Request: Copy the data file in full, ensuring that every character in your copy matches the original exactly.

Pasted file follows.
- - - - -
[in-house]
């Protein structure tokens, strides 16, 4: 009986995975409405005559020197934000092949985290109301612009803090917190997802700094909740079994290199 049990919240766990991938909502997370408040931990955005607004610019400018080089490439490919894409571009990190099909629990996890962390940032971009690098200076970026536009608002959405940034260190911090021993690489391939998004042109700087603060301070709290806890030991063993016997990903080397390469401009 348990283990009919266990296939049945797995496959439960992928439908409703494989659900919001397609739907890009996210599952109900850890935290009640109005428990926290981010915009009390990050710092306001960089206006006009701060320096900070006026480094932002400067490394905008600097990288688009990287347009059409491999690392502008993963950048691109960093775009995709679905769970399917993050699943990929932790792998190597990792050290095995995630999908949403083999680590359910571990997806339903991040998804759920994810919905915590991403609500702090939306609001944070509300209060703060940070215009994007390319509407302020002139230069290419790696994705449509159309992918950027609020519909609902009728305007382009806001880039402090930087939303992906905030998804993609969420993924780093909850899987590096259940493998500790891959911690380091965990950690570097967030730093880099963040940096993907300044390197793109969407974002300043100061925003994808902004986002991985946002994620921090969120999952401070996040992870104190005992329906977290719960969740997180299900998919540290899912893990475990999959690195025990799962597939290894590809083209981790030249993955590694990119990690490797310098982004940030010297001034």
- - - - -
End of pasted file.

[in-house]
């Protein structure tokens, strides 16, 4: 009986995975409405005559020197934000092949985290109301612009803090917190997802700094909740079994290199 049990919240766990991938909502997370408040931990955005607004610019400018080089490439490919894409571009990190099909629990996890962390940032971009690098200076970026536009608002959405940034260190911090021993690489391939998004042109700087603060301070709290806890030991063993016997990903080397390469401009 348990283990009919266990296939049945797995496959439960992928439908409703494989659900919001397609739907890009996210599952109900850890935290009640109005428990926290981010915009009390990050710092306001960089206006006009701060320096900070006026480094932002400067490394905008600097990288688009990287347009059409491999690392502008993963950048691109960093775009995709679905769970399917993050699943990929932790792998190597990792050290095995995630999908949403083999680590359910571990997806339903991040998804759920994810919905915590991403609500702090939306609001944070509300209060703060940070215009994007390319509407302020002139230069290419790696994705449509159309992918950027609020519909609902009728305007382009806001880039402090930087939303992906905030998804993609969420993924780093909850899987590096259940493998500790891959911690380091965990950690570097967030730093880099963040940096993907300044390197793109969407974002300043100061925003994808902004986002991985946002994620921090969120999952401070996040992870104190005992329906977290719960969740997180299900998919540290899912893990475990999959690195025990799962597939290894590809083209981790030249993955590694990119990690490797310098982004940030010297001034």